Info@NationalCyberSecurity
Info@NationalCyberSecurity

Warnings signs for parents and kids about online predators | #childpredator | #onlinepredator | #sextrafficing


The FBI has seen a “huge” increase in the number of cases involving children being threatened and coerced into sending explicit images online. They are warning parents, educators, caregivers and children to the dangers. Cherie Benjoseph is the Director of National Outreach and Education at the Center for Child Counseling. She said predators will try and build a relationship with a child and then that trust is established. That is when Benjoseph said the predator will attack and ask the child to take part in something, do something, send something inappropriate and then bribe the child with that information.Benjoseph advises parents to watch for changes in their child’s behavior.“If you’re walking by your child and they put their phone down, that’s a red flag,” said Benjoseph. “If you’re seeing that your child is getting anxious about being on their phone, that’s usually means something’s going on.”The FBI said they have interviewed victims as young as 8 years old. The grooming can begin through online sites, applications or games. Sometimes the approach may come as compliments or flattery or offering children something they value in exchange for taking a quick picture, like a modeling contract, online game credits or codes. Benjoseph said having a connection with your child is key. “It’s never too late to build that rapport, It’s never too late,” said Benjoseph. “But you have to not punish and you need to be a really good listener and not as much of a talker.” “The idea is that we need to get them to trust us and to talk with us so we can understand who are they communicating with online.”You can report inappropriate cases by contacting your local law enforcement or the FBI by calling 1-800-CALL-FBI (1-800-225-5324) or visiting tips.fbi.gov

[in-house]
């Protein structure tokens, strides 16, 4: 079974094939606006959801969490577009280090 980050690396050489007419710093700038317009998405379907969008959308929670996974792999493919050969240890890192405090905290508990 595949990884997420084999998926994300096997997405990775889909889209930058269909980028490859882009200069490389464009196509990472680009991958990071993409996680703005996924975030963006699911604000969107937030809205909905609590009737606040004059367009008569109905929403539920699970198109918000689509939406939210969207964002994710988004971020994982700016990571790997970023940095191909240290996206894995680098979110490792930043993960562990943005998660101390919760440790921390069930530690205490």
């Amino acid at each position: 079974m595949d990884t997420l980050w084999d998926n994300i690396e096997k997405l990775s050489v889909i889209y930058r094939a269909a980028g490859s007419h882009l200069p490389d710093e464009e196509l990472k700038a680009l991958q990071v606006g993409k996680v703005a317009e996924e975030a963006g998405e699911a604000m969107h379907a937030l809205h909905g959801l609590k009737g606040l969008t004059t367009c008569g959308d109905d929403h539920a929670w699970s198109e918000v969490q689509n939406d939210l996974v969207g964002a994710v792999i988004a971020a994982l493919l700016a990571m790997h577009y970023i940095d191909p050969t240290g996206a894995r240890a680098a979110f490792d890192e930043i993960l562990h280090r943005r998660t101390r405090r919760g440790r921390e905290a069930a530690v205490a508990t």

The FBI has seen a “huge” increase in the number of cases involving children being threatened and coerced into sending explicit images online. They are warning parents, educators, caregivers and children to the dangers.

Cherie Benjoseph is the Director of National Outreach and Education at the Center for Child Counseling. She said predators will try and build a relationship with a child and then that trust is established. That is when Benjoseph said the predator will attack and ask the child to take part in something, do something, send something inappropriate and then bribe the child with that information.

Benjoseph advises parents to watch for changes in their child’s behavior.

“If you’re walking by your child and they put their phone down, that’s a red flag,” said Benjoseph. “If you’re seeing that your child is getting anxious about being on their phone, that’s usually means something’s going on.”

The FBI said they have interviewed victims as young as 8 years old. The grooming can begin through online sites, applications or games. Sometimes the approach may come as compliments or flattery or offering children something they value in exchange for taking a quick picture, like a modeling contract, online game credits or codes.

Benjoseph said having a connection with your child is key.

“It’s never too late to build that rapport, It’s never too late,” said Benjoseph. “But you have to not punish and you need to be a really good listener and not as much of a talker.” “The idea is that we need to get them to trust us and to talk with us so we can understand who are they communicating with online.”

You can report inappropriate cases by contacting your local law enforcement or the FBI by calling 1-800-CALL-FBI (1-800-225-5324) or visiting tips.fbi.gov



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